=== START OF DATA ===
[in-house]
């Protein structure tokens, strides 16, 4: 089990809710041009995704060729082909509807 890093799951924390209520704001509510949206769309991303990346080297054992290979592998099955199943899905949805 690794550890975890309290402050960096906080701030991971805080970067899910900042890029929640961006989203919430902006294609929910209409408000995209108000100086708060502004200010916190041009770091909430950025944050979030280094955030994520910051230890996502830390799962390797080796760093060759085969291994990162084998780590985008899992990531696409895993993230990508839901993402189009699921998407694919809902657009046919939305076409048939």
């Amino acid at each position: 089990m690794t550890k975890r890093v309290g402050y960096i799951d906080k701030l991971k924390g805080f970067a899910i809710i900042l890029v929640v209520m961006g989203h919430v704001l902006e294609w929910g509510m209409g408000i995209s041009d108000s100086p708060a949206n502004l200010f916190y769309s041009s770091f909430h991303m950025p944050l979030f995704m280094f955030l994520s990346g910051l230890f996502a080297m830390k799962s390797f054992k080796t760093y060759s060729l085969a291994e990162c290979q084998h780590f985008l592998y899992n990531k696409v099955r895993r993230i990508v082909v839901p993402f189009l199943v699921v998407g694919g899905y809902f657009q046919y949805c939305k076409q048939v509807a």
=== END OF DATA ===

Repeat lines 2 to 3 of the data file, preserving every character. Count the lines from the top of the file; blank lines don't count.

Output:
């Protein structure tokens, strides 16, 4: 089990809710041009995704060729082909509807 890093799951924390209520704001509510949206769309991303990346080297054992290979592998099955199943899905949805 690794550890975890309290402050960096906080701030991971805080970067899910900042890029929640961006989203919430902006294609929910209409408000995209108000100086708060502004200010916190041009770091909430950025944050979030280094955030994520910051230890996502830390799962390797080796760093060759085969291994990162084998780590985008899992990531696409895993993230990508839901993402189009699921998407694919809902657009046919939305076409048939």
């Amino acid at each position: 089990m690794t550890k975890r890093v309290g402050y960096i799951d906080k701030l991971k924390g805080f970067a899910i809710i900042l890029v929640v209520m961006g989203h919430v704001l902006e294609w929910g509510m209409g408000i995209s041009d108000s100086p708060a949206n502004l200010f916190y769309s041009s770091f909430h991303m950025p944050l979030f995704m280094f955030l994520s990346g910051l230890f996502a080297m830390k799962s390797f054992k080796t760093y060759s060729l085969a291994e990162c290979q084998h780590f985008l592998y899992n990531k696409v099955r895993r993230i990508v082909v839901p993402f189009l199943v699921v998407g694919g899905y809902f657009q046919y949805c939305k076409q048939v509807a």